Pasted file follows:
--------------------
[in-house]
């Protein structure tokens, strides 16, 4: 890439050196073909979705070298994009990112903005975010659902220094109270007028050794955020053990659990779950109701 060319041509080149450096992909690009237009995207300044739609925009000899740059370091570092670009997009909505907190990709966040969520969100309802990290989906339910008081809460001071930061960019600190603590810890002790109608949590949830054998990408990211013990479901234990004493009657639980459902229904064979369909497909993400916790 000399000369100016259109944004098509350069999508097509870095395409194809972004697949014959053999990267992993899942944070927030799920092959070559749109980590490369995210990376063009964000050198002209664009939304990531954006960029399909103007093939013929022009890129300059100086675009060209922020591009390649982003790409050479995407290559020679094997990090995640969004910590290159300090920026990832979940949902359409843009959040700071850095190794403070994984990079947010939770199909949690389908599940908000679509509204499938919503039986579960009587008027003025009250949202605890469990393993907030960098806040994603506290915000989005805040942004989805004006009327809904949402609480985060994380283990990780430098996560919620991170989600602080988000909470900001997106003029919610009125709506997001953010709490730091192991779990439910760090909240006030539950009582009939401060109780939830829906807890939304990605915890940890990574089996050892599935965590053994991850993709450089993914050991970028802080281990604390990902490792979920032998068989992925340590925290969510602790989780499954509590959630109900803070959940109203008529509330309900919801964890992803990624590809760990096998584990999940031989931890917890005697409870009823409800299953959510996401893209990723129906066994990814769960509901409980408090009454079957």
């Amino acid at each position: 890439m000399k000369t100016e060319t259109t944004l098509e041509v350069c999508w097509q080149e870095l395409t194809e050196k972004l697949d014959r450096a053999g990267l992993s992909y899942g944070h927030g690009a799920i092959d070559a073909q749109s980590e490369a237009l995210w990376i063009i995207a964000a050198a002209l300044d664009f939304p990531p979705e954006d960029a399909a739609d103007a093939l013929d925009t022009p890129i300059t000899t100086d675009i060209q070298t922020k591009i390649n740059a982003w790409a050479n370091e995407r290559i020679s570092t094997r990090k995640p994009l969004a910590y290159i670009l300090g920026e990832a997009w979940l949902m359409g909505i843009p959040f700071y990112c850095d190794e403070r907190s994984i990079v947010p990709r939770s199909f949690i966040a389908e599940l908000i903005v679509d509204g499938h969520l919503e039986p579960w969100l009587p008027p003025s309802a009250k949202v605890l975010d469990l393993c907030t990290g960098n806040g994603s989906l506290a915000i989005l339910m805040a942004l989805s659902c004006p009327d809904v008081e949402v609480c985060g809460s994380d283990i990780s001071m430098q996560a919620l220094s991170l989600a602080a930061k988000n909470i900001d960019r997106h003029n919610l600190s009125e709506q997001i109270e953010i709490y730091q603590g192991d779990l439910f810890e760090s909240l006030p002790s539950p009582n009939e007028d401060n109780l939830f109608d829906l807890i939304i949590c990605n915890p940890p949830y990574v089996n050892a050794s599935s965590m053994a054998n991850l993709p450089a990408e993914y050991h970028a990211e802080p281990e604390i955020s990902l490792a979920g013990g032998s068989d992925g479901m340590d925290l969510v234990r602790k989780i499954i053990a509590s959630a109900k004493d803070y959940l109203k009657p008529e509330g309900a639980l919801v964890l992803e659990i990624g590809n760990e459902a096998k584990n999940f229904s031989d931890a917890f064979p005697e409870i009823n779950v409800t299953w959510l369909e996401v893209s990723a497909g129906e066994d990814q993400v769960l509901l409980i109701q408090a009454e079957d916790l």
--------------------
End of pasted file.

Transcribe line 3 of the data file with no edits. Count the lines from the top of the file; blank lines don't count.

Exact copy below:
């Amino acid at each position: 890439m000399k000369t100016e060319t259109t944004l098509e041509v350069c999508w097509q080149e870095l395409t194809e050196k972004l697949d014959r450096a053999g990267l992993s992909y899942g944070h927030g690009a799920i092959d070559a073909q749109s980590e490369a237009l995210w990376i063009i995207a964000a050198a002209l300044d664009f939304p990531p979705e954006d960029a399909a739609d103007a093939l013929d925009t022009p890129i300059t000899t100086d675009i060209q070298t922020k591009i390649n740059a982003w790409a050479n370091e995407r290559i020679s570092t094997r990090k995640p994009l969004a910590y290159i670009l300090g920026e990832a997009w979940l949902m359409g909505i843009p959040f700071y990112c850095d190794e403070r907190s994984i990079v947010p990709r939770s199909f949690i966040a389908e599940l908000i903005v679509d509204g499938h969520l919503e039986p579960w969100l009587p008027p003025s309802a009250k949202v605890l975010d469990l393993c907030t990290g960098n806040g994603s989906l506290a915000i989005l339910m805040a942004l989805s659902c004006p009327d809904v008081e949402v609480c985060g809460s994380d283990i990780s001071m430098q996560a919620l220094s991170l989600a602080a930061k988000n909470i900001d960019r997106h003029n919610l600190s009125e709506q997001i109270e953010i709490y730091q603590g192991d779990l439910f810890e760090s909240l006030p002790s539950p009582n009939e007028d401060n109780l939830f109608d829906l807890i939304i949590c990605n915890p940890p949830y990574v089996n050892a050794s599935s965590m053994a054998n991850l993709p450089a990408e993914y050991h970028a990211e802080p281990e604390i955020s990902l490792a979920g013990g032998s068989d992925g479901m340590d925290l969510v234990r602790k989780i499954i053990a509590s959630a109900k004493d803070y959940l109203k009657p008529e509330g309900a639980l919801v964890l992803e659990i990624g590809n760990e459902a096998k584990n999940f229904s031989d931890a917890f064979p005697e409870i009823n779950v409800t299953w959510l369909e996401v893209s990723a497909g129906e066994d990814q993400v769960l509901l409980i109701q408090a009454e079957d916790l």